Construction, with 6.7 million wage and salary jobs and 1.6 million self-employed and unpaid family nongovernment jobs in 2002, was one of the Nation’s largest industries.
Almost 2 out of 3 wage and salary jobs were with specialty trade contractors, primarily plumbing, electrical, and masonry contractors. Around 1 out of 4 jobs were with building contractors, mostly in residential and nonresidential construction. The rest were with heavy and civil engineering construction contractors. Employment in this industry is distributed geographically in much the same way as the Nation’s population; the concentration of employment is generally in industrialized and heavily populated areas.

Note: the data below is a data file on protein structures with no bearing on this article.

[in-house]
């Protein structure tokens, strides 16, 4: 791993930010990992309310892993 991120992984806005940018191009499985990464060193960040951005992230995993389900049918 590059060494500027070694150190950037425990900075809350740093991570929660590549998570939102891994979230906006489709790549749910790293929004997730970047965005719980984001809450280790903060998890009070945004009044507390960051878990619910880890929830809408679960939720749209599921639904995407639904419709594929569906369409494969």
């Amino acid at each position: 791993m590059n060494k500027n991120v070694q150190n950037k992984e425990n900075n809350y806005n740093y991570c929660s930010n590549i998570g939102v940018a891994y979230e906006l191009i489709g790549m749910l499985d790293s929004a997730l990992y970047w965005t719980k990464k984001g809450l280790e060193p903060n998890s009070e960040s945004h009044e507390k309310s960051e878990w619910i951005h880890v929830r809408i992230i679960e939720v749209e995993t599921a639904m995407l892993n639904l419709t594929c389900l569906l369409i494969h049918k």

There were about 792,000 construction companies in the United States in 2002: 237,000 were building construction contractors; 60,000 were heavy and civil engineering construction or highway contractors; and 496,000 were specialty trade contractors. Most of these establishments tend to be small, the majority employing fewer than 10 workers. About 4 out of 5 workers are employed by small contractors.
Construction offers more opportunities than most other industries for individuals who want to own and run their own business. The 1.6 million self-employed and unpaid family workers in 2002 performed work directly for property owners or acted as contractors on small jobs, such as additions, remodeling, and maintenance projects. The rate of self-employment varies greatly by individual occupation in the construction trades.